So we drove the long way around to I-295 and I-95 to take the exit for Amelia Island. We stopped for coffee at Dunkin' Donuts and then drove around the Historic Section of town. What a quaint place. Reminded me of St. Simon's / Jekyll Island on a smaller scale.
There is a good sized waterfront, some shipping and lumber and lots of Victorian houses in the town. And lots of stores that are thriving despite the old turn-of-the-century look.
We quickly found the Amelia Island History Museum. It was excellent!
The history of Florida is convoluted to say the least, but I found this good synopsis online:
Originally home to the once-thriving Timuncuan Indians, around 2,500 B.C., it has also been
Nearly 80% of Florida's Atlantic white shrimp is harvested in the surrounding waters, with 2 million pounds of shrimp delivered annually to the Fernandina docks.
An aura of simple innocence belies what was once a hotbed of corruption, buccaneers and bootleggers. Named for the daughter of England's King George II, Amelia Island, was under the Spanish flag in 1807, when the Jefferson Embargo closed all U.S. ports to foreign shipping. The Spanish harbor of Fernandina became the nation's center for smuggling slaves, liquor and foreign luxury goods, as well as buried pirates treasures.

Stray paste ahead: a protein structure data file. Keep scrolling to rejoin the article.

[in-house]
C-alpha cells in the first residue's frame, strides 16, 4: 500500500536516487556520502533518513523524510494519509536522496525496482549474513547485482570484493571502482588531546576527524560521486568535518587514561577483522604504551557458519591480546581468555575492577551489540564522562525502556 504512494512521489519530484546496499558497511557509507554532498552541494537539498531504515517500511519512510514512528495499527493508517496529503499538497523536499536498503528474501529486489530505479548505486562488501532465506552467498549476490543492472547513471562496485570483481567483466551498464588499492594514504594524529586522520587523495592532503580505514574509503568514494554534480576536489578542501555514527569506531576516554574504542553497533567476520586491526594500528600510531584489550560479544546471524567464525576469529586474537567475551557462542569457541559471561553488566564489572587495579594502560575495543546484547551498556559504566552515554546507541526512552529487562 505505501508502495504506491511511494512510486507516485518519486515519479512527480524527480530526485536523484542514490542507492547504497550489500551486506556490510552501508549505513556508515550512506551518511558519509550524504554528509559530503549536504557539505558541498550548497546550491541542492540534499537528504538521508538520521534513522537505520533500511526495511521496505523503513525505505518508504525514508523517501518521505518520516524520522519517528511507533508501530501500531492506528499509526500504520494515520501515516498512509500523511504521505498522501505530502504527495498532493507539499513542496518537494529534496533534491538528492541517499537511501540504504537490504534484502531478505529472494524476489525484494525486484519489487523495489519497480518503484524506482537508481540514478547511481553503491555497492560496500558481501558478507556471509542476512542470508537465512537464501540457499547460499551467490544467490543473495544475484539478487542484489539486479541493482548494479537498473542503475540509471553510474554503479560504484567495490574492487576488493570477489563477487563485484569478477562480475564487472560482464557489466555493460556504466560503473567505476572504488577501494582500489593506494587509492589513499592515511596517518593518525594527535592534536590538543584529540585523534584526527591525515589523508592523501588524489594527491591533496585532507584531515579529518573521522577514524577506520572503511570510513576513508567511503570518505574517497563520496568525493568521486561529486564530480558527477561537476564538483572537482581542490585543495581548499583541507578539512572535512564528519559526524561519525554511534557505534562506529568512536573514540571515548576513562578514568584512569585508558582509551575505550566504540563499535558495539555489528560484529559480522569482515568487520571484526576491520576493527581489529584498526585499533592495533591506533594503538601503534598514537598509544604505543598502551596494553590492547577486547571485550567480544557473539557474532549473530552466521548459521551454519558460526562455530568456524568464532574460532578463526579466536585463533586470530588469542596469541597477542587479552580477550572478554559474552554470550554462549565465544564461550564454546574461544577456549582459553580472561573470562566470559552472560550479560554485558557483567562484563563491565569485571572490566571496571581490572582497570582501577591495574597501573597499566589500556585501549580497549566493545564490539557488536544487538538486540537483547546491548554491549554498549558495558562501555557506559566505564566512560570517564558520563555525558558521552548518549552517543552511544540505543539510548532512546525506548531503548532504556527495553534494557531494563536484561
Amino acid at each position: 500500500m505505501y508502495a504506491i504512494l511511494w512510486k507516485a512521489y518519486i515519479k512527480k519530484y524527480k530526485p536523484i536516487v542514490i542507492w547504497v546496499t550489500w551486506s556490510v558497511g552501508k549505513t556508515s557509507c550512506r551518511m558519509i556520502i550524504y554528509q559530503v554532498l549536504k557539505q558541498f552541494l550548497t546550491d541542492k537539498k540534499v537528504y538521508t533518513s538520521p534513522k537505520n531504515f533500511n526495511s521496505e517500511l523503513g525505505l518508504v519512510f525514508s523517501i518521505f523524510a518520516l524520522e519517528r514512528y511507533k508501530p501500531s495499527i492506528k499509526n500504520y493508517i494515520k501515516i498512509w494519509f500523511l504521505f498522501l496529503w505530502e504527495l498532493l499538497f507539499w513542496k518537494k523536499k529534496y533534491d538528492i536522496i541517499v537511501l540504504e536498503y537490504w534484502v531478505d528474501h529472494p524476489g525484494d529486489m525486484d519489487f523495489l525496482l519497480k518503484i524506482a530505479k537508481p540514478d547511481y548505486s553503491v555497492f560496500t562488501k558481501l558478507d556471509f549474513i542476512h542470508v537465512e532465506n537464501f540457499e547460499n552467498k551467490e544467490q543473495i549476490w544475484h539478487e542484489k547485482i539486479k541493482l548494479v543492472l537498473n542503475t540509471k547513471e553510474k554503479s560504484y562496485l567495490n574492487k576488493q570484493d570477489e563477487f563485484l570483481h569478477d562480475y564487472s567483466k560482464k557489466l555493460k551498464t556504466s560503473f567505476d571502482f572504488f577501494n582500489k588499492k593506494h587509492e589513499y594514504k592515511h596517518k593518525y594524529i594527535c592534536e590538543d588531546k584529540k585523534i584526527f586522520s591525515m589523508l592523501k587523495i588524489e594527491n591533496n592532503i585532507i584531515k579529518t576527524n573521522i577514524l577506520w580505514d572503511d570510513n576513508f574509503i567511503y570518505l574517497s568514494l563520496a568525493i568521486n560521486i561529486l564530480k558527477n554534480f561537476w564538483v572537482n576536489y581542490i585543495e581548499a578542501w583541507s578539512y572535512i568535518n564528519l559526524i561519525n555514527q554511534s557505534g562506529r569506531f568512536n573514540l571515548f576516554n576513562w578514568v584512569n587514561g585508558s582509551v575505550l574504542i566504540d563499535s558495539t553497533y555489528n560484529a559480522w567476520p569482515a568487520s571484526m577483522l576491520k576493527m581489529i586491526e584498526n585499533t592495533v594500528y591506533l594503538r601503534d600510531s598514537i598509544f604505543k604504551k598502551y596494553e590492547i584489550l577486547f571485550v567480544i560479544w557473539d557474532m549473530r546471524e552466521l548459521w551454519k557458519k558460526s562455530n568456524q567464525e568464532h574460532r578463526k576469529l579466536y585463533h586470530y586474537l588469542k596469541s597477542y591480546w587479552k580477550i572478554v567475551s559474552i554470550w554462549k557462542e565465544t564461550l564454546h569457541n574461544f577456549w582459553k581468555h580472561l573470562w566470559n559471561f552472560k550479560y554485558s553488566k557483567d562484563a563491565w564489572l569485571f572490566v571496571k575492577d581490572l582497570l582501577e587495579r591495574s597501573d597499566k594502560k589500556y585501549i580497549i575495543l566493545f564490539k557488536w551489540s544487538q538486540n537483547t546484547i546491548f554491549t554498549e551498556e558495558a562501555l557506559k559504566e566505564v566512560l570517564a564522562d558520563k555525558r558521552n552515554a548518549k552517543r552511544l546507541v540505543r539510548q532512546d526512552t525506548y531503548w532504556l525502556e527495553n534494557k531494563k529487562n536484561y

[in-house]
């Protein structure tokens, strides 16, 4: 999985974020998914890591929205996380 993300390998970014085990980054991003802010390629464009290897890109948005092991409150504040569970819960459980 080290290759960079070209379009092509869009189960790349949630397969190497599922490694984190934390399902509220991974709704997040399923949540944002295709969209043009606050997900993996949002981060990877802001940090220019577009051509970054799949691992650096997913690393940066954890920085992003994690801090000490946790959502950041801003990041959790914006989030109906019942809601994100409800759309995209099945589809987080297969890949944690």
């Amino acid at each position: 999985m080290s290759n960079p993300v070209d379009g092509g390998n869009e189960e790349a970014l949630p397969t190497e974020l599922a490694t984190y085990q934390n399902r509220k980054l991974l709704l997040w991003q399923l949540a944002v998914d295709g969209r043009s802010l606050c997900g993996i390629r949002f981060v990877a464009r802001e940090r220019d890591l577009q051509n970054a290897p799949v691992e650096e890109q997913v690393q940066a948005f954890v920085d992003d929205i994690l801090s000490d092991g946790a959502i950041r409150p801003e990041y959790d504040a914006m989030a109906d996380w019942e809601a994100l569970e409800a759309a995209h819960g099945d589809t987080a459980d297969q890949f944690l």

Amelia Island played another historic role during the Cuban War for Independence (1895-1989), when freedom fighter Jose Marti was overheard plotting his strategies in his island suite in the Florida House Inn (Florida's oldest surviving hotel). This led to the demise of the ill-fated revolution.
We were in Cedar Keys a few months ago, we learned that the first railroad across Florida into that city originated at Amelia Island. One of the main crops shipped by rail from one coast to the other (and thereby avoiding the long and often dangerous ship route around South America) was lumber.
Two main industries were centered in this area of Florida: lumber and shrimping. Both continue today.
We did a drive by of the local lumber yard and shipping company and watched some logging trucks empty their load. Then we took a drive over to Fort Clinch State Park and checked out the two campgrounds. Never know when we'd like to hang out there. One campground was near the old fort which now serves as the Visitor Center. The other campground was near the beach where there were less trees and an open area that looked like a better place for satellite TV.
We continued on our drive and went by the Amelia Island Plantation area that started development in the 1970's. It has the large conference hotels and high end tourist accommodations.
It was a great day to see the area and find out more of the history of the region.
Thanks for joining us on the Roadrunner Chronicles!